Proposed Virginia Amendment May Strike Down More than Same-Sex Marriage, Panelists Say

September 25, 2006
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Dyana Mason, field director of the Commonwealth Coalition and executive director of Equality Virginia

The proposed Marshall-Newman Amendment to Virginia’s state constitution has powerful implications for families—but not in a positive way, panelists said at an event Sept. 18 that reviewed the law. The Marshall-Newman Amendment, on the ballot in the November election, will not only prevent the marriage of same-sex couples and access to the rights that come from it, it will affect the rights of married and unmarried couples in the Commonwealth as well, suggested the panel, which consisted of law professors Kerry Abrams, Michael Klarman, and Kim Forde-Mazrui, and Dyana Mason, field director of the Commonwealth Coalition and executive director of Equality Virginia. The event was sponsored by the ACLU Chapter at U.Va. Law, Virginia Law Democrats, and LAMBDA Law Alliance.

“The amendment should be opposed because it is wrong. Not because there is some general principle about not putting lots of things into constitutions but rather because the substance of the amendment is wrong,” Klarman said. “If somebody proposed an amendment saying white people can’t marry black people or Catholics can’t marry Jews it would be obvious to us that the amendment is wrong. This amendment is equally wrong and if you ask me how I know, I know it for the same reason I know the other things are wrong. It’s wrong to discriminate against people based on race. It’s wrong to discriminate based on religion. It’s wrong to discriminate based on sexual orientation.”

The language in the amendment is broad and could affect the ability of an unmarried person to leave property to a significant other or child, to designate a partner as a medical proxy, or even visit a loved one in the hospital, among other things, Abrams said.

“I think one of the reasons that this has caused such an uproar is that the [language] is so much broader than other same-sex marriage amendments,” Abrams said. “If this amendment passes, we will see courts invalidating things like domestic violence laws that apply to couples who aren’t married just as much as they apply to couples who are married.”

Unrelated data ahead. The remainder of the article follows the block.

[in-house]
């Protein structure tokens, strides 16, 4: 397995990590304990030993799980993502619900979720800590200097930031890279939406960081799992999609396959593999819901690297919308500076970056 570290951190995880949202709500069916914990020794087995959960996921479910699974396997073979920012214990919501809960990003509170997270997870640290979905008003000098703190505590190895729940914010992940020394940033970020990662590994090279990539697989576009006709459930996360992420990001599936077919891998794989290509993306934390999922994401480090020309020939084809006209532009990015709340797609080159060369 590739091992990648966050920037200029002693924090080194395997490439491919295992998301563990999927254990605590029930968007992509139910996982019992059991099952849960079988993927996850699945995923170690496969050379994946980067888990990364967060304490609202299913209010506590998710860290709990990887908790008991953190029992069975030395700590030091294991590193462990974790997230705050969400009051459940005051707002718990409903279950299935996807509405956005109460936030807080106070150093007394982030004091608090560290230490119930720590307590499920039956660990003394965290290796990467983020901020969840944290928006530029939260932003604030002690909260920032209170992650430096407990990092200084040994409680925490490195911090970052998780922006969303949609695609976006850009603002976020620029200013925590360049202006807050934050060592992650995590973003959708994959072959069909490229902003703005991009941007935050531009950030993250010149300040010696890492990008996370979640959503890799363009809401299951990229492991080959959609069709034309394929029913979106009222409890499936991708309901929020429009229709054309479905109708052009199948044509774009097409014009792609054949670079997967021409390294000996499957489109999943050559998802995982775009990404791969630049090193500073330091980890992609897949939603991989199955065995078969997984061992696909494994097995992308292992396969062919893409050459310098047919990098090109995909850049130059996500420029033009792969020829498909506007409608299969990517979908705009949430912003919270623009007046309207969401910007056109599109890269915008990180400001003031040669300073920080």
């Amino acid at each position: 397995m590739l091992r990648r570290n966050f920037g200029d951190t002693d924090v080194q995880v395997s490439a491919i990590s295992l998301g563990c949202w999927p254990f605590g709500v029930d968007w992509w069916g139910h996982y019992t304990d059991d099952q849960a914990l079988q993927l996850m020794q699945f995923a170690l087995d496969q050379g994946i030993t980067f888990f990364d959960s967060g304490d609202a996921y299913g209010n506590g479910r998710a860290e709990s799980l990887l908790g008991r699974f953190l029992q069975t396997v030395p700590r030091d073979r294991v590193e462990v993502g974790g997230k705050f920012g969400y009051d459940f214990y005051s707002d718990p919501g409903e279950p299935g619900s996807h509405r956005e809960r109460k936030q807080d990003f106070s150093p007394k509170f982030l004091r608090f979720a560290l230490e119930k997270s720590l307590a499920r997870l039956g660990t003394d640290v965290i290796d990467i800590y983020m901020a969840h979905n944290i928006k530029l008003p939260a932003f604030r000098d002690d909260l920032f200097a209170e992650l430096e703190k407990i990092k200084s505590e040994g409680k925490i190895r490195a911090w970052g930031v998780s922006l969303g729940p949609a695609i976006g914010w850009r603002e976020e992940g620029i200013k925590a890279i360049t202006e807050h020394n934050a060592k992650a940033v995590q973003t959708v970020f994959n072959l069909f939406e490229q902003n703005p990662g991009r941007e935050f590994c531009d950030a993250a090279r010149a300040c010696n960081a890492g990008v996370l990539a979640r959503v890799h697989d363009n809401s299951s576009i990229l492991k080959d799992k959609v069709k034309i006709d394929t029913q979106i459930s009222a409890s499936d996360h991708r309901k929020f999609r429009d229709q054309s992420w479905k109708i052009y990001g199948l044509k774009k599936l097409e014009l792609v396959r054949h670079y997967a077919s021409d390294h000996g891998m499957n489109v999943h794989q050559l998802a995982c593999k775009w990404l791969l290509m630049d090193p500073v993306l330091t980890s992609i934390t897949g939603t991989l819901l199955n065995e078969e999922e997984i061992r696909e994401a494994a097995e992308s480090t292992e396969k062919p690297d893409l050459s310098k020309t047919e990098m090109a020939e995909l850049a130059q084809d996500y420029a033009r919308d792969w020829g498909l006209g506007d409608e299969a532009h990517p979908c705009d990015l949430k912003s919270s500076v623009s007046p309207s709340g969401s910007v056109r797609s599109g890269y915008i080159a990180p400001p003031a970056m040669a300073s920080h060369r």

Opponents of same-sex marriage hold parallel beliefs to opponents of interracial marriage, Forde-Mazrui explained. Justifications that same sex-marriage is unnatural, goes against God’s will, or is a product of mental disease, and that children of same-sex parents may develop confusion about their own sexual orientation and must live with the stigma of having parents of the same sex are similar to arguments made when states were passing laws to ban interracial marriage. These reasons are unfounded and discriminatory, he said, just as they were for interracial marriage.

“In this case, in the Virginia case, they are not just banning marriage. This goes far beyond that and prohibits partnerships and possibly even individual powers of attorney, inheritance, [and] insurance, things of that sort—individual benefit agreements that go well beyond marriage.”

Historically, same-sex marriage in the United States has been a political divider, Klarman said, but public opinion is changing rapidly and the same-sex marriage platform is losing its steam in the Republican Party. In 1861 there was an effort to amend the U.S. Constitution to forbid Congress from interfering with slavery. At the time, public opinion was rapidly changing in favor of abolishing slavery. Similarly, the Marshall-Newman Amendment is an attempt to control the future, he said.

“I think it’s almost inevitable that [public opinion] will continue to change on this issue because of demographics. As you probably know, there is a very powerful age correlation. People who are below the age of 30 already favor same-sex marriage. I don’t have much doubt that in the next 20 years public opinion will continue to change and same-sex marriage will be seen by most people as unobjectionable and people will wonder what the fuss was about.”

Mason predicted that the amendment ultimately will not pass. In order to make changes to the Virginia constitution, the amendment must be passed through the legislature twice, separated by at least a General Assembly election, she explained. The amendment passed its first round in 2005 and is on the ballot again this fall.

In 2005, the House and the Senate passed different versions of the amendment, which then had to be reviewed in a conference committee. From that conference, five representatives produced the Marshall-Newman Amendment, which Mason called “the most broadly written anti-marriage amendment that we’ve seen so far in the country.”

Even the supporters of the bill worry that it may go too far, may cross lines, and may be unconstitutional on various grounds,” Mason said.

With an unpopular president in the White House and an unpopular Republican Party, Mason said there are many factors in favor of the amendment failing in Virginia. Same-sex marriage is not as divisive as it once was, and many voters who oppose same-sex marriage also oppose this amendment, she suggested. Polling has shown that Virginia voters are trending towards voting against the bill and the competitive Senate race seems to lean in the same direction. U.S. Sen. George Allen’s recent racial comments have depressed his constituency while his opponent, Jim Webb, has supporters that tend to be more invested in the same-sex marriage issue. 

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